European Cybercrime Centre To Open On Friday


Europol hopes to gather intelligence and skills for the benefit of all member states

The European Cybercrime Centre will commence operations on Friday 11 January, based in the Hague in the Netherlands.

The Europol-hosted initiative will focus on protecting businesses and individuals from cyber attacks by bringing together expertise and pooling data resources from across Europe to support local criminal investigations.

A cybercrime help desk for EU countries’ law enforcement units will be at the centre of the operation, delivering “high-level technical, analytical and forensic expertise in EU joint investigations”. Forensics is one area where police, especially in the UK, have been heavily criticised.

European Cybercrime Centre coming

security malware - Shutterstock: © Marcio Jose Bastos SilvaThe European Cybercrime Centre will also run training and R&D, producing threat assessments for nation states to take advantage of, whilst working closely with the private sector.

“In combatting cybercrime, with its borderless nature and huge ability for the criminals to hide, we need a flexible and adequate response,” said Troels Oerting, head of the European Cybercrime Centre.

“The European Cybercrime Centre is designed to deliver this expertise as a centre for operational investigative and forensic support, but also through its ability to mobilise all relevant resources in EU member states to mitigate and reduce the threat from cybercriminals wherever they operate from.”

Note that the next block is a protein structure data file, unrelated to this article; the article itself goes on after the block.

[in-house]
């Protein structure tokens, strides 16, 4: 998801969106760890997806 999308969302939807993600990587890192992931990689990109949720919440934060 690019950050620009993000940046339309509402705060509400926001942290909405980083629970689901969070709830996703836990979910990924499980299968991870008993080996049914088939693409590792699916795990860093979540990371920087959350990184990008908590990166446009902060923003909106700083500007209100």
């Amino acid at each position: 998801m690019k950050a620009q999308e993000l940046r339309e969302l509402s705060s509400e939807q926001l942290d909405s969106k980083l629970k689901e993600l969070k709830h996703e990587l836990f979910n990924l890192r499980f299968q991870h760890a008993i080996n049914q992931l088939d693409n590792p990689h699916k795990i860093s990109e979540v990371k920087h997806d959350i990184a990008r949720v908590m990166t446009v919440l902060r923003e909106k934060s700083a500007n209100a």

The centre was announced back in November 2010, but will be opened this Friday by EU commissioner for home affairs Cecilia Malmström.

The centre should help provide some much-needed collaboration across Europe, where attackers can take advantage of the borderless Internet to carry out, and hide, their illicit campaigns. “As businesses and consumers alike have experienced recently, cyber attacks have been evolving at almost unimaginable speed.  They have the potential to ‘threaten real loss of property and life’ with malicious attackers targeting critical systems,” Raj Samani, CTO in the UK for McAfee, told TechWeekEurope.

“Establishing  mechanisms, people, education, skills, thinking and policies to address the opportunities and threats that cyber represents is of paramount importance.”

The European Commission released the below infographic detailing what it hopes the European Cybercrime Centre will achieve:

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